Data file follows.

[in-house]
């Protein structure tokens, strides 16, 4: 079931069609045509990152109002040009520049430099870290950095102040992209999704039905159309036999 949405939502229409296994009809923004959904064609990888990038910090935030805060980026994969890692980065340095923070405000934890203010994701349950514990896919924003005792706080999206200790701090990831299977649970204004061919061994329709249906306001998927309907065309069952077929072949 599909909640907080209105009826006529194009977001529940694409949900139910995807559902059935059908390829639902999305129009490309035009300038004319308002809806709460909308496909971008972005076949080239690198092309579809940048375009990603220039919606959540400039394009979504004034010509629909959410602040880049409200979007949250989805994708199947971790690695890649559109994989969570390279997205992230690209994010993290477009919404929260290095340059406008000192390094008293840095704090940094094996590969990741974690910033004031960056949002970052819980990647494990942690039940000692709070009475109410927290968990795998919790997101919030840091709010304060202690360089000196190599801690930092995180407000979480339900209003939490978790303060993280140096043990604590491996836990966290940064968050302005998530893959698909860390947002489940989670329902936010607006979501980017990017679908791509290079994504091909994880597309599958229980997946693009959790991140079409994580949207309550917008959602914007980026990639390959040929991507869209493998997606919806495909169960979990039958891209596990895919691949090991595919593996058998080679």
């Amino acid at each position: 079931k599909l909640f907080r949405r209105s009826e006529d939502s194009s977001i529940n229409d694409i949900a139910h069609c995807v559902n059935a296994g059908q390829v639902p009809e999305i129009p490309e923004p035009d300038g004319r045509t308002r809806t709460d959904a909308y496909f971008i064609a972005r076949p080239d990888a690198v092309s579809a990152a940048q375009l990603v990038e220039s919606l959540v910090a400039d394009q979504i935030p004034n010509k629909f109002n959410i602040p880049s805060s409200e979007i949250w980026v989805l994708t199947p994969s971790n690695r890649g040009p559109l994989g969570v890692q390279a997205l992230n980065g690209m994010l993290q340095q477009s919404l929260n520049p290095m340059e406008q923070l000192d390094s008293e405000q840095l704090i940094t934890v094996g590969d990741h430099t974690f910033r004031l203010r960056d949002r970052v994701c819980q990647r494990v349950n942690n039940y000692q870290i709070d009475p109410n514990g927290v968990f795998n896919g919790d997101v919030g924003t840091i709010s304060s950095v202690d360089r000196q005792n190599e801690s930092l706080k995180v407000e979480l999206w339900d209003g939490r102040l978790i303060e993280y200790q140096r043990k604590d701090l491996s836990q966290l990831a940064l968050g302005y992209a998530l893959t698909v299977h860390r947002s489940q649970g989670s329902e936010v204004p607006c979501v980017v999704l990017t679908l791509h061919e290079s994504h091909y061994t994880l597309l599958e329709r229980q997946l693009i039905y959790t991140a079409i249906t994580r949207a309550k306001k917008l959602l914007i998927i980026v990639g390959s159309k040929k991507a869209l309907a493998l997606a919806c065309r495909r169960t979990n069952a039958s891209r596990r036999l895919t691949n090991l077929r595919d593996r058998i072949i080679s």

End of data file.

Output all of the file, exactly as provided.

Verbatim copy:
[in-house]
């Protein structure tokens, strides 16, 4: 079931069609045509990152109002040009520049430099870290950095102040992209999704039905159309036999 949405939502229409296994009809923004959904064609990888990038910090935030805060980026994969890692980065340095923070405000934890203010994701349950514990896919924003005792706080999206200790701090990831299977649970204004061919061994329709249906306001998927309907065309069952077929072949 599909909640907080209105009826006529194009977001529940694409949900139910995807559902059935059908390829639902999305129009490309035009300038004319308002809806709460909308496909971008972005076949080239690198092309579809940048375009990603220039919606959540400039394009979504004034010509629909959410602040880049409200979007949250989805994708199947971790690695890649559109994989969570390279997205992230690209994010993290477009919404929260290095340059406008000192390094008293840095704090940094094996590969990741974690910033004031960056949002970052819980990647494990942690039940000692709070009475109410927290968990795998919790997101919030840091709010304060202690360089000196190599801690930092995180407000979480339900209003939490978790303060993280140096043990604590491996836990966290940064968050302005998530893959698909860390947002489940989670329902936010607006979501980017990017679908791509290079994504091909994880597309599958229980997946693009959790991140079409994580949207309550917008959602914007980026990639390959040929991507869209493998997606919806495909169960979990039958891209596990895919691949090991595919593996058998080679």
């Amino acid at each position: 079931k599909l909640f907080r949405r209105s009826e006529d939502s194009s977001i529940n229409d694409i949900a139910h069609c995807v559902n059935a296994g059908q390829v639902p009809e999305i129009p490309e923004p035009d300038g004319r045509t308002r809806t709460d959904a909308y496909f971008i064609a972005r076949p080239d990888a690198v092309s579809a990152a940048q375009l990603v990038e220039s919606l959540v910090a400039d394009q979504i935030p004034n010509k629909f109002n959410i602040p880049s805060s409200e979007i949250w980026v989805l994708t199947p994969s971790n690695r890649g040009p559109l994989g969570v890692q390279a997205l992230n980065g690209m994010l993290q340095q477009s919404l929260n520049p290095m340059e406008q923070l000192d390094s008293e405000q840095l704090i940094t934890v094996g590969d990741h430099t974690f910033r004031l203010r960056d949002r970052v994701c819980q990647r494990v349950n942690n039940y000692q870290i709070d009475p109410n514990g927290v968990f795998n896919g919790d997101v919030g924003t840091i709010s304060s950095v202690d360089r000196q005792n190599e801690s930092l706080k995180v407000e979480l999206w339900d209003g939490r102040l978790i303060e993280y200790q140096r043990k604590d701090l491996s836990q966290l990831a940064l968050g302005y992209a998530l893959t698909v299977h860390r947002s489940q649970g989670s329902e936010v204004p607006c979501v980017v999704l990017t679908l791509h061919e290079s994504h091909y061994t994880l597309l599958e329709r229980q997946l693009i039905y959790t991140a079409i249906t994580r949207a309550k306001k917008l959602l914007i998927i980026v990639g390959s159309k040929k991507a869209l309907a493998l997606a919806c065309r495909r169960t979990n069952a039958s891209r596990r036999l895919t691949n090991l077929r595919d593996r058998i072949i080679s």